Renfrew’s History Bygone Day’s “part 1″

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Part 1 | Part 2 | Part 3 | Part 4 | Part 5 | Part 6 | Part 7 | Part 8 | Part 9 | Part 10

This Is a short history of Renfrew compiled by Alastair Dunsmore, the beginning of which was taken from a text I found written by the late William McMaster, and is not based on research, but childish and teenage memories.

So I will begin with the view of Canal Street looking down Ferry Road. The Pudzeoch was far longer then and probably came as far as where the old Regal Cinema, now a Bingo Hall stands today, so part of the Pudzeoch was filled in leaving the more spacious part as the Clyde Navigation Trust Dock. But to complete that part of the picture we have to view the Washing Green!, where the burn flowed by and entered the Pudzeoch. Today the Washing Green, or Washy Green as it was then known was a small piece of ground opposite the Browns Institute, now used as a car park by Safeway’s supermarket, and from there you crossed a small bridge which led you into the Elderslie Estate and from that vantage point you had a clear view of Kings Inch Station, this station served what was known as the high railway.

Adjacent to the Browns Institute there stood a Granary, and that site is now an embankment of flowers and shrubs. And so we walk down to the ferry green anal observe the pouts and ropes and chains to warn the unsteady pedestrian exiting from the Ferry Inn that he or she was in danger of falling into the river. The Ferry Green was a popular place in the summer and watching the ships go up and down the river was a popular pastime. Over the fence at the end of the green was Renfrew Wharf and watching the pleasure steamers call provided some interest, especially when the cattle boat called and disembarked the animals bound for Paisley abattoir, we would always expect some sort of excitement as a drover named “Flannel Jaws” handled the situation.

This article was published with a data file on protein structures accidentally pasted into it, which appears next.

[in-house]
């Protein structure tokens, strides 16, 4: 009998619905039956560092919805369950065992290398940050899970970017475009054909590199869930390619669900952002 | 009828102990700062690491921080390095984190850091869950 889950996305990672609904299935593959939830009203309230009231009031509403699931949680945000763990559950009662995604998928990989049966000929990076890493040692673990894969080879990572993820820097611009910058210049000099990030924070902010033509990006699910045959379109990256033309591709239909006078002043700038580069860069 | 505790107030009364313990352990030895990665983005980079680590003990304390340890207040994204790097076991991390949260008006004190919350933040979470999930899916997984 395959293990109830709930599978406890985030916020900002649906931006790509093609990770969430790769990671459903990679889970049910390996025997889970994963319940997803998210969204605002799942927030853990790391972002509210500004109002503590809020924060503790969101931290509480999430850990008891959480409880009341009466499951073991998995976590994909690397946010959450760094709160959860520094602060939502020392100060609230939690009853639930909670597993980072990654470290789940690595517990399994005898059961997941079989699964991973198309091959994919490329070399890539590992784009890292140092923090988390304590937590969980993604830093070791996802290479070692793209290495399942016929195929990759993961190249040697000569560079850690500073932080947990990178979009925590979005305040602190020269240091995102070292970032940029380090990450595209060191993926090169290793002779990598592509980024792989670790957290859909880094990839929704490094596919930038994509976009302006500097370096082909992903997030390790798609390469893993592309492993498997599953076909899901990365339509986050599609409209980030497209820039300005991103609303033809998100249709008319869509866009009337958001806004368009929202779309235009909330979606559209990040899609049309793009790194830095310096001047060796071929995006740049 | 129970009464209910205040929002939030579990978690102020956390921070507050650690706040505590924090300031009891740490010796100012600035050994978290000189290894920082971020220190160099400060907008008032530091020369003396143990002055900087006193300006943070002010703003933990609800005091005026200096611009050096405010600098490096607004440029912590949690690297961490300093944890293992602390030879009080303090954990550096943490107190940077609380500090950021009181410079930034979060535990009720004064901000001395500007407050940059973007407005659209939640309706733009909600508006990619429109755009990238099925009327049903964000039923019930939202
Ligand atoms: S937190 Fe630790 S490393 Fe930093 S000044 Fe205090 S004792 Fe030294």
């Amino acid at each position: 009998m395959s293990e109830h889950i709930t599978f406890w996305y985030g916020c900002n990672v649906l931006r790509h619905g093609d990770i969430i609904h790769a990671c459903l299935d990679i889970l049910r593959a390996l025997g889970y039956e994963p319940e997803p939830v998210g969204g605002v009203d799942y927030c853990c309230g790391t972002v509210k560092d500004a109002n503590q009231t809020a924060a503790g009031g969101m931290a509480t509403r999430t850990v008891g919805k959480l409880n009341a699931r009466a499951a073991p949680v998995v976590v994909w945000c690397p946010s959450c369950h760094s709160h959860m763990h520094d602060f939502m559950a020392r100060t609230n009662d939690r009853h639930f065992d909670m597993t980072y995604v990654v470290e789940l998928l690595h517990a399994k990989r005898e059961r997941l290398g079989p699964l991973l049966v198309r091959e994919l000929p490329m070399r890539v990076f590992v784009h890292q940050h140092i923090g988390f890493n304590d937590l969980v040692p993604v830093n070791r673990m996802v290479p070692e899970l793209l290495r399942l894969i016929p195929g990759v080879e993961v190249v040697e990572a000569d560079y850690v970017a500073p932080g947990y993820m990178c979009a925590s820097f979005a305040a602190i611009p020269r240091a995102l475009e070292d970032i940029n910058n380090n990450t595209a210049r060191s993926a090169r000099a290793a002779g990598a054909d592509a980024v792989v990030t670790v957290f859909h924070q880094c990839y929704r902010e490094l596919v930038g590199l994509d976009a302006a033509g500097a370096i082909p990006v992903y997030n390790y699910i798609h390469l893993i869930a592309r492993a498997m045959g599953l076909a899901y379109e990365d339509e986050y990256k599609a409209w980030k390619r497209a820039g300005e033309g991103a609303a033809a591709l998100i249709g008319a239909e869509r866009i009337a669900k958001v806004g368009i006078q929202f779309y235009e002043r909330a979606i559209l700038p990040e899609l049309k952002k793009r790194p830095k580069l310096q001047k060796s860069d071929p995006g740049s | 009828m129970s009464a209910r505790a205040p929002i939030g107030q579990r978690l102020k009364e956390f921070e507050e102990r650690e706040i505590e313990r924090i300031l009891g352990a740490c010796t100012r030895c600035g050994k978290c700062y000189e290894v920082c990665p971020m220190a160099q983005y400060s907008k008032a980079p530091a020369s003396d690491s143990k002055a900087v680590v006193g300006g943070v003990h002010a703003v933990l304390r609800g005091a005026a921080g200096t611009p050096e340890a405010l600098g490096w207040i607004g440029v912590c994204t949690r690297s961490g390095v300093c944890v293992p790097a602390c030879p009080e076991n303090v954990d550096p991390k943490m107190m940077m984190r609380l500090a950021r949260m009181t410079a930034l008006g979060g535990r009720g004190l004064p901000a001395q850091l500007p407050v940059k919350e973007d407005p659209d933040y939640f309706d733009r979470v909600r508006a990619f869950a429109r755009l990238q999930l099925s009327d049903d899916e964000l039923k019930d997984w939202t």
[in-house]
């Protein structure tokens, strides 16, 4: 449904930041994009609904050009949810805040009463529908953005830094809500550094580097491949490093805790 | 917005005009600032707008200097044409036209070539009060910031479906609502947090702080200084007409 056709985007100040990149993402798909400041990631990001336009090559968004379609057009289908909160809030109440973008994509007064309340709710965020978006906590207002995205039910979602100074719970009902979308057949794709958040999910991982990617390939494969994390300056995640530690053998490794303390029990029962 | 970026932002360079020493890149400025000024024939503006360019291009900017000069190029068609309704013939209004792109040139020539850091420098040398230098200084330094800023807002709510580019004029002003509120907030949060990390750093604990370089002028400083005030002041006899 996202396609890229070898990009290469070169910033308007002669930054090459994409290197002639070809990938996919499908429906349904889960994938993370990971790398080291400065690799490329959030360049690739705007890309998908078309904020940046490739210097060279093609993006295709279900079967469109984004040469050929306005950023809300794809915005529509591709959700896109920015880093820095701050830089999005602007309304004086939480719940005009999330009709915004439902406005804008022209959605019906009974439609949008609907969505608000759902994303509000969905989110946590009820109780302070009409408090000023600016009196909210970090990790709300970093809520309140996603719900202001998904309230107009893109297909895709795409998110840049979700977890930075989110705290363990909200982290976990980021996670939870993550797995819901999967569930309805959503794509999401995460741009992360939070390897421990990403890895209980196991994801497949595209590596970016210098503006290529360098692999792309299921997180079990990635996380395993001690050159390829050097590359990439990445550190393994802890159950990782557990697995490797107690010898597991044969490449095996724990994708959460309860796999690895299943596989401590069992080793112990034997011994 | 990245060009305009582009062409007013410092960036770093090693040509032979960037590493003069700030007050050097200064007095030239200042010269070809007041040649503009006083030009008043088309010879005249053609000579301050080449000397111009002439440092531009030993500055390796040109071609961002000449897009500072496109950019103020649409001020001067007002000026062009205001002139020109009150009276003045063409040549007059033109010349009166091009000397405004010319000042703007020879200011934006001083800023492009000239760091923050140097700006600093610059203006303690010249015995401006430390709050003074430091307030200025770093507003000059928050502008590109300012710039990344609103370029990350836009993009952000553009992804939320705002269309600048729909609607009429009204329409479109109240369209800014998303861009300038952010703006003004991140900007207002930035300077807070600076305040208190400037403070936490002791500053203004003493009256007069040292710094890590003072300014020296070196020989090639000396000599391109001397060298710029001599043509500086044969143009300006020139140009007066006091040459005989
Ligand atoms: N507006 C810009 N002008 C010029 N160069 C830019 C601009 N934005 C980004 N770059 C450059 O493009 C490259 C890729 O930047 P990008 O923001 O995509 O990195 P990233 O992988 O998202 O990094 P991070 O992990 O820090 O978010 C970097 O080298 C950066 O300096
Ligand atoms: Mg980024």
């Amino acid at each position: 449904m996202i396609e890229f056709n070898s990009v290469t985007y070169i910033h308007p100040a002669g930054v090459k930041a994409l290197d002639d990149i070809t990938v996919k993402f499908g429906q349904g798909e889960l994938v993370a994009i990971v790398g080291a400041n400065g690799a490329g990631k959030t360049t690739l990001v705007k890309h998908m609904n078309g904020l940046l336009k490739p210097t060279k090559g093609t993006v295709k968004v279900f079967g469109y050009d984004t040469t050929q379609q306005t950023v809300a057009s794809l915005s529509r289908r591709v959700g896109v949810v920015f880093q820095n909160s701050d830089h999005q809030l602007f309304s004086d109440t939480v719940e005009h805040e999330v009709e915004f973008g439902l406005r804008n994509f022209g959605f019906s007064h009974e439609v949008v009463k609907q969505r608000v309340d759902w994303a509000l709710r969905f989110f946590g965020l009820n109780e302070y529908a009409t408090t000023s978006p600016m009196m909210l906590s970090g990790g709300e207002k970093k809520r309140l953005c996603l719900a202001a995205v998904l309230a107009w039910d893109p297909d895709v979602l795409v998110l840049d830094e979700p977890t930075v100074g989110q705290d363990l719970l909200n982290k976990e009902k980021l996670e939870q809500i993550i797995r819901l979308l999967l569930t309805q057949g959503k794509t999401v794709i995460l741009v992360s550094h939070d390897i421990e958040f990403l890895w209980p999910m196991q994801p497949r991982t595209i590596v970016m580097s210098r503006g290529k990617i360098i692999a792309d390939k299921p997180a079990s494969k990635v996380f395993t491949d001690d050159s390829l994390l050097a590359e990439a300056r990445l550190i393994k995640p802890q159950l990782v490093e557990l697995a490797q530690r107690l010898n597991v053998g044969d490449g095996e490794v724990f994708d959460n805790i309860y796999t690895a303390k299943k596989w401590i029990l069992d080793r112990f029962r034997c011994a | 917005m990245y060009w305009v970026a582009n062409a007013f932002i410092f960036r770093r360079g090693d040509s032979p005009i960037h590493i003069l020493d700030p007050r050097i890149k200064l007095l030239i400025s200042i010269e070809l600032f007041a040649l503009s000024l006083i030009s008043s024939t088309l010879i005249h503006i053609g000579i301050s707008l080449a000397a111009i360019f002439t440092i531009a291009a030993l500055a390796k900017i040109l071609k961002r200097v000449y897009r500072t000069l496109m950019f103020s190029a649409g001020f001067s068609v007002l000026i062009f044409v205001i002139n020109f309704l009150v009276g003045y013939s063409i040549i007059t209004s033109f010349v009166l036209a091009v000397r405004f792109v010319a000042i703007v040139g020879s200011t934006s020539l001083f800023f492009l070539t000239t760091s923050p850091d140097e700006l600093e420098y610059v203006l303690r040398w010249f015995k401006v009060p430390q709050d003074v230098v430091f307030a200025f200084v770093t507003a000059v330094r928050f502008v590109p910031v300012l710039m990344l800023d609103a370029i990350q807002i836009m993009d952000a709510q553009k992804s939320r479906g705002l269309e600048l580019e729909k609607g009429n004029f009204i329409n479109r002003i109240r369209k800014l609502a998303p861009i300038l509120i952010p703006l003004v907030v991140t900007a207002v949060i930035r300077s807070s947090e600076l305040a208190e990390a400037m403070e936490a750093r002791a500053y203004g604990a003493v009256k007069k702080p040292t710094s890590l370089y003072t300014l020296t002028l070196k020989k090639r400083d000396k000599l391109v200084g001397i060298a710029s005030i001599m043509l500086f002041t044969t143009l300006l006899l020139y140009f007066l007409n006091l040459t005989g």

So back to Renfrew Cross, where we find it very much different from today, it was much narrower then because a row of small houses a dividing line, with the High Street on one side, and Pinkerton Lane on the other. At the end of the lane was Church Street providing an entrance to the Parish Church, and the fountain, now at the entrance to Robertson Park was then situated at Renfrew Cross.

To walk farther along would take us up old Govan Road, with Elderslie Estates on one side and farmland on the other, and you could walk along Hillington Road, through the countryside to Paisley Road West, the area now utilised by the Braehead Shopping and Retail Complex.

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